articularly when one considers the plethora of agencies imposing them such as the IMO and ISM and ISPS Codes, the Classification Society, Port State Control, etc. There is no doubt that developing comprehensive regulations serve both the maritime industry and the public at large but one must remember that piling more and more paperwork on the ship operators may take away time from actual ship operations and create an overwhelming workload. A balance is required and a broad perspective, considering all stakeholders.
Perhaps the way to look at this is a shift in thinking entirely – rather than ever increasing demands on existing fuel consumption and engines, investment and research into inherently low emission alternatives instead. For example, there are several companies developing and enhancing wind technologies such as rotor
sails, harnessing the power of the wind to
propel ships, for use in merchant vessels. Some have already been installed on bulk carriers. Installation of technologies such as this, across the global fleet, can lead to sustainable shipping and companies who have used the technologies suggest they are also easy for the crew to operate. For us all to shift at once is impossible, so this must be done in stages. But perhaps
this is the point, at this stage, we decrease emissions by making slight alterations to existing regulations and allowing crew time to adjust, without an unmanageable burden of paperwork. In the meantime, planning for the stage where the fleet moves to alternative sources and investing and researching these areas. There must be a balance for all aspects to be protected and prosper and ever-increasing demands may not be the way to go.
As things stand, on board engineers need to ensure they have access to correct spares, that is, the parts required, a suitable number of each and of the right quality, to maintain the vessel’s GHG emission levels. Critical spares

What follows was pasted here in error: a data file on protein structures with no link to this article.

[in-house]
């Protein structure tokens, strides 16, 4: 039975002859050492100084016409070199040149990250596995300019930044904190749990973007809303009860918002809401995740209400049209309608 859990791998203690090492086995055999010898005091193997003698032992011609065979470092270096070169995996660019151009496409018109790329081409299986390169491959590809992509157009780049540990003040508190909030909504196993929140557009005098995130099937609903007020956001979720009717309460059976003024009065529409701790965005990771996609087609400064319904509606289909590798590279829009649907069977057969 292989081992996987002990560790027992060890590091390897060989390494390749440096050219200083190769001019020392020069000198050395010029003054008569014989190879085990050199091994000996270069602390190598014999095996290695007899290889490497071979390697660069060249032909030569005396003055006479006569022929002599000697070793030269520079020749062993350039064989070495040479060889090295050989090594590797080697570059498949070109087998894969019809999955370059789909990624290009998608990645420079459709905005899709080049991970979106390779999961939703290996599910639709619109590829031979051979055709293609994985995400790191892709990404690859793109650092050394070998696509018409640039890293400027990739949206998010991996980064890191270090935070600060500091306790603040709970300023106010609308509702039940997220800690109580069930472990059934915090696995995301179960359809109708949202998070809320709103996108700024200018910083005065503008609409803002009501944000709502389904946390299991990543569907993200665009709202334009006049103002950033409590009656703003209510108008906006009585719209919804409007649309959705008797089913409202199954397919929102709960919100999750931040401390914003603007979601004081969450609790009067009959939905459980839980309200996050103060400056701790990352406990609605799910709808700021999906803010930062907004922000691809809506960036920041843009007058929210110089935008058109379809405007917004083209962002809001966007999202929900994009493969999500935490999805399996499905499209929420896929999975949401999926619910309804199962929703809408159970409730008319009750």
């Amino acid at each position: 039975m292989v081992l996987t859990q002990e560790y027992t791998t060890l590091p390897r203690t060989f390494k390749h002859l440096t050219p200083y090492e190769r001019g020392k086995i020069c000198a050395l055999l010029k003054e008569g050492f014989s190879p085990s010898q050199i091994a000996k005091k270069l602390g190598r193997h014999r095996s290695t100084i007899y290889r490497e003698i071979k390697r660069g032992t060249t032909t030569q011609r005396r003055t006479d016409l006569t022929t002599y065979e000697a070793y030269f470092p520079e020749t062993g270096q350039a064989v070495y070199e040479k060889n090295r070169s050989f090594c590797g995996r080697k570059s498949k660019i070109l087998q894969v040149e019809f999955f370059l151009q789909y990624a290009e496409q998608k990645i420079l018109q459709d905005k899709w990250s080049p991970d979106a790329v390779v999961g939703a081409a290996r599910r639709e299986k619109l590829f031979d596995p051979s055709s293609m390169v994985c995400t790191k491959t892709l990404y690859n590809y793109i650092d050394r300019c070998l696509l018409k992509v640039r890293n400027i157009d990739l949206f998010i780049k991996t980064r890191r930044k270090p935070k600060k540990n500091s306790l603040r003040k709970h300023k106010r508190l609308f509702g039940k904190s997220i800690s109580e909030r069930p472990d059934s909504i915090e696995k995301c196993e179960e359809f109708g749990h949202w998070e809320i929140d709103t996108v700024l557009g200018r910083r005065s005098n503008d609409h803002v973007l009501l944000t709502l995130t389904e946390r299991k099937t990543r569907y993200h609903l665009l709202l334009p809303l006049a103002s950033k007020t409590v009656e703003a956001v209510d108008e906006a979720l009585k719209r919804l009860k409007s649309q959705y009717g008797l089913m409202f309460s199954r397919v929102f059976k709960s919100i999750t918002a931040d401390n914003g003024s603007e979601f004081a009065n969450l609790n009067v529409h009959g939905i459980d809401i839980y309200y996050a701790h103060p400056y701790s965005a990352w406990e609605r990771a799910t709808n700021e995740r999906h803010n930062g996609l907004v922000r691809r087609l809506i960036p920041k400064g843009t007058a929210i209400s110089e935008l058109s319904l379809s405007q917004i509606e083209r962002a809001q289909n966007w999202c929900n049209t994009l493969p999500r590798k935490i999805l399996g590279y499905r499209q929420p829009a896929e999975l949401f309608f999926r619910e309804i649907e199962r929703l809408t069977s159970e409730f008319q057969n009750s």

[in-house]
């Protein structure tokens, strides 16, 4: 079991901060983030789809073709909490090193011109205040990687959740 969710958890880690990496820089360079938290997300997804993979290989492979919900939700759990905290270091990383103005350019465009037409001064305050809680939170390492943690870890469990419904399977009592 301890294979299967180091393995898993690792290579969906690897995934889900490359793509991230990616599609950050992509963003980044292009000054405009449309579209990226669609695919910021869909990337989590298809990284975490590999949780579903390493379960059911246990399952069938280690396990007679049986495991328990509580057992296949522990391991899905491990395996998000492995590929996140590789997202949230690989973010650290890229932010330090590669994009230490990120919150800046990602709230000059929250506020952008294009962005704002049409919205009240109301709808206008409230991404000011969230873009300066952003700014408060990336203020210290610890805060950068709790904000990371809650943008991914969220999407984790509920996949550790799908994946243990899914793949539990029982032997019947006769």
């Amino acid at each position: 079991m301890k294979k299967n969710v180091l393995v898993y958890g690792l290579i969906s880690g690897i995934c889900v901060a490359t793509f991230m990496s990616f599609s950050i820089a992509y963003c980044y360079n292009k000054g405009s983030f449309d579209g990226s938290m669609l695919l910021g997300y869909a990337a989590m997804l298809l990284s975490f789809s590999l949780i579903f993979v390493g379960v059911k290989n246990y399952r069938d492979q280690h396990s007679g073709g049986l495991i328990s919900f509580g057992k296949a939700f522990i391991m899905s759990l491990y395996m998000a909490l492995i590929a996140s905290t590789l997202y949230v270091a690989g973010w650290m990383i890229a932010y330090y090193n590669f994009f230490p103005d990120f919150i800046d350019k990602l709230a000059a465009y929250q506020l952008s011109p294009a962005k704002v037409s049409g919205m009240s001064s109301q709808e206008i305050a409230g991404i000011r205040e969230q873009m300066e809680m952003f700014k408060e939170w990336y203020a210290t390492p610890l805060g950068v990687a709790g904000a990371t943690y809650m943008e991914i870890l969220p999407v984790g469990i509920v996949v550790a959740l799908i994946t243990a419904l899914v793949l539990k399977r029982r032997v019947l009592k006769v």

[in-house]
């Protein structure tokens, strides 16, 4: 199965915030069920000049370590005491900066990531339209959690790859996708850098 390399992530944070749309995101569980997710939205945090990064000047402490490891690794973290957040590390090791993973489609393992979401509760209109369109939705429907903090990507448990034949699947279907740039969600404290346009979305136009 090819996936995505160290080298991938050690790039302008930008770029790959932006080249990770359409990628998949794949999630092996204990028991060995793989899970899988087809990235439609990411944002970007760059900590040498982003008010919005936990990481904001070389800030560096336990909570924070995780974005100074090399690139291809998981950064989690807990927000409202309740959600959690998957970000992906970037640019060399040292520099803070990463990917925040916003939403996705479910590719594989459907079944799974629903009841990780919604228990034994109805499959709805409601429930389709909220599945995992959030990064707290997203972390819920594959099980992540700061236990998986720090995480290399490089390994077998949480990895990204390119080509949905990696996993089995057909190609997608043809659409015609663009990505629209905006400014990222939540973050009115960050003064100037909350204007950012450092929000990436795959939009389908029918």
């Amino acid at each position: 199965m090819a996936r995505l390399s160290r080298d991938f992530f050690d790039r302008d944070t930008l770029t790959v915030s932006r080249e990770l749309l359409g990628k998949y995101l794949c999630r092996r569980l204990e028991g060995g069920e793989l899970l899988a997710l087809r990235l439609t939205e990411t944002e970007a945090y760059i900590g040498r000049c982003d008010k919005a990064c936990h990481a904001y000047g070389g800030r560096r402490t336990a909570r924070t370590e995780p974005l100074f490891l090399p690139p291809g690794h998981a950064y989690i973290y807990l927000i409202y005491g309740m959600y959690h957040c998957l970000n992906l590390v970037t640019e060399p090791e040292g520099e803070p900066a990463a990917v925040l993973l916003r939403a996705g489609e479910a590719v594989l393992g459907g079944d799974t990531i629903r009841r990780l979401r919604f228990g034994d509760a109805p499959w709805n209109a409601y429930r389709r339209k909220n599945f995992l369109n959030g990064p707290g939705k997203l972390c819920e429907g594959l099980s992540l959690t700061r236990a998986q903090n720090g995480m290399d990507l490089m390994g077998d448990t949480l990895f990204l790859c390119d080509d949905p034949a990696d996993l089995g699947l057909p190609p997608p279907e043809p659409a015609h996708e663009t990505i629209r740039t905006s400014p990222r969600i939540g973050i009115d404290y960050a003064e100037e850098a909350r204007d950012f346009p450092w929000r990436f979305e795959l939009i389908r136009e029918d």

must be accessible immediately and non-critical can be sourced. The supply chain for spares is also changing, however. Additive manufacturing, more commonly known as 3D printing is a
game changer. Currently, to meet demand, the spare parts industry must make, store and then ship required spares to customers. This is time consuming and costly, particularly if the part needed is quite obscure. 3D printing, building
a product layer by layer, allows companies to supply spares on an on-demand basis and to
do so locally. Spares are made to order; storage costs are therefore low but so are transportation costs as production is located close to the customer. The supply chain is simplified. Although the technology is still in its infancy, it
is growing and becoming more sophisticated day by day. In fact, a PWC survey suggests that 85% of spare part suppliers will incorporate 3D printing into their businesses in the next few years. This is not some theoretical advancement either. GE Aviation, the world’s largest jet engine manufacturer, has been using 3D printing since 2015 to make its fuel injection nozzle which used to be assembled from 18 different parts. Now,
it is one piece, 25% lighter and five times more durable. The shipping industry must also take note, perhaps we are on the verge of another shift and companies that invest in this area, may gain a sustainable competitive advantage.
It seems that the maritime industry needs to keep looking forward and at least some traditional aspects may be changing quite dramatically in the next decade, whether it is use of biofuels, rotor sails or 3D printing for parts. These
changes will be good for the industry in the long term, and good for the public too, with GHG emission reduction as a result. We should not forget however that, according to the IMO itself, statistically, shipping is the least environmentally damaging mode of transport, considering its productive value and that it transports about
90% of global trade. Not too bad a place to start.
The supply chain for spares is
also changing, however. Additive manufacturing, more commonly known as 3D printing is a game changer. Although the technology is still in its infancy, it is growing and becoming more sophisticated day by day. In fact,
a PWC survey suggests that 85% of spare part suppliers will incorporate 3D printing into their businesses in the next few years